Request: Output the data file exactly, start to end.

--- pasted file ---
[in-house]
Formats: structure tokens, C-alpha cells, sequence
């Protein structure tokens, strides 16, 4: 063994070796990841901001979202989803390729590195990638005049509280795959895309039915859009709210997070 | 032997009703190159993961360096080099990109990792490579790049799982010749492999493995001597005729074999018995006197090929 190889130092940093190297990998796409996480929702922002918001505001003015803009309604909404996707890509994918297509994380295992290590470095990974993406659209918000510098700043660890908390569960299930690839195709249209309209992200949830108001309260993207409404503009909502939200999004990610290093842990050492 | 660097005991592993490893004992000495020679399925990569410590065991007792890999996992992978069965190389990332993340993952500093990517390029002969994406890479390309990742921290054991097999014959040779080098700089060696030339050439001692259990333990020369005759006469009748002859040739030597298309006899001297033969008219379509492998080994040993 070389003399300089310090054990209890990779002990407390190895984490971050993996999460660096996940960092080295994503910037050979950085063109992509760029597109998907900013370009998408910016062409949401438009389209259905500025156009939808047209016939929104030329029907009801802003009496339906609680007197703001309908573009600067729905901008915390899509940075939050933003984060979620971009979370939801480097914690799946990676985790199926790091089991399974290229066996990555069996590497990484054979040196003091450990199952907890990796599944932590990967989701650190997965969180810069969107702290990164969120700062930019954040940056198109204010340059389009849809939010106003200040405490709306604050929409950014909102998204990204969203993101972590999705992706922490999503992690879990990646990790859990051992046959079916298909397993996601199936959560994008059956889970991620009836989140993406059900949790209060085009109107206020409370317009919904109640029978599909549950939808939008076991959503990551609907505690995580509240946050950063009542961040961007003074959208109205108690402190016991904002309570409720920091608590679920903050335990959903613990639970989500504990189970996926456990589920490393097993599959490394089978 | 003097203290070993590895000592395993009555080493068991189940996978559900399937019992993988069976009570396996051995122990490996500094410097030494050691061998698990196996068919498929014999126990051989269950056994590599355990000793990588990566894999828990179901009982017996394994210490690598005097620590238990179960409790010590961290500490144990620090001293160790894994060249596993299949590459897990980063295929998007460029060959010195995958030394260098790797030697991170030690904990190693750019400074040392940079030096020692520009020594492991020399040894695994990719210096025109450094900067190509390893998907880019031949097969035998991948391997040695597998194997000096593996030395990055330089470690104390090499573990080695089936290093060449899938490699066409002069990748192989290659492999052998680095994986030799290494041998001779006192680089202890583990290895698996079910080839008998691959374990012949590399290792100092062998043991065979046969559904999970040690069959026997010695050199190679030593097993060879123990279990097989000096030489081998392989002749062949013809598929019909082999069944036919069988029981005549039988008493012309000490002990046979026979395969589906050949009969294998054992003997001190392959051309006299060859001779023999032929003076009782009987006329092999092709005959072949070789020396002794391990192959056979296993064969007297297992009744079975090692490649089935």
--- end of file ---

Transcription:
[in-house]
Formats: structure tokens, C-alpha cells, sequence
């Protein structure tokens, strides 16, 4: 063994070796990841901001979202989803390729590195990638005049509280795959895309039915859009709210997070 | 032997009703190159993961360096080099990109990792490579790049799982010749492999493995001597005729074999018995006197090929 190889130092940093190297990998796409996480929702922002918001505001003015803009309604909404996707890509994918297509994380295992290590470095990974993406659209918000510098700043660890908390569960299930690839195709249209309209992200949830108001309260993207409404503009909502939200999004990610290093842990050492 | 660097005991592993490893004992000495020679399925990569410590065991007792890999996992992978069965190389990332993340993952500093990517390029002969994406890479390309990742921290054991097999014959040779080098700089060696030339050439001692259990333990020369005759006469009748002859040739030597298309006899001297033969008219379509492998080994040993 070389003399300089310090054990209890990779002990407390190895984490971050993996999460660096996940960092080295994503910037050979950085063109992509760029597109998907900013370009998408910016062409949401438009389209259905500025156009939808047209016939929104030329029907009801802003009496339906609680007197703001309908573009600067729905901008915390899509940075939050933003984060979620971009979370939801480097914690799946990676985790199926790091089991399974290229066996990555069996590497990484054979040196003091450990199952907890990796599944932590990967989701650190997965969180810069969107702290990164969120700062930019954040940056198109204010340059389009849809939010106003200040405490709306604050929409950014909102998204990204969203993101972590999705992706922490999503992690879990990646990790859990051992046959079916298909397993996601199936959560994008059956889970991620009836989140993406059900949790209060085009109107206020409370317009919904109640029978599909549950939808939008076991959503990551609907505690995580509240946050950063009542961040961007003074959208109205108690402190016991904002309570409720920091608590679920903050335990959903613990639970989500504990189970996926456990589920490393097993599959490394089978 | 003097203290070993590895000592395993009555080493068991189940996978559900399937019992993988069976009570396996051995122990490996500094410097030494050691061998698990196996068919498929014999126990051989269950056994590599355990000793990588990566894999828990179901009982017996394994210490690598005097620590238990179960409790010590961290500490144990620090001293160790894994060249596993299949590459897990980063295929998007460029060959010195995958030394260098790797030697991170030690904990190693750019400074040392940079030096020692520009020594492991020399040894695994990719210096025109450094900067190509390893998907880019031949097969035998991948391997040695597998194997000096593996030395990055330089470690104390090499573990080695089936290093060449899938490699066409002069990748192989290659492999052998680095994986030799290494041998001779006192680089202890583990290895698996079910080839008998691959374990012949590399290792100092062998043991065979046969559904999970040690069959026997010695050199190679030593097993060879123990279990097989000096030489081998392989002749062949013809598929019909082999069944036919069988029981005549039988008493012309000490002990046979026979395969589906050949009969294998054992003997001190392959051309006299060859001779023999032929003076009782009987006329092999092709005959072949070789020396002794391990192959056979296993064969007297297992009744079975090692490649089935």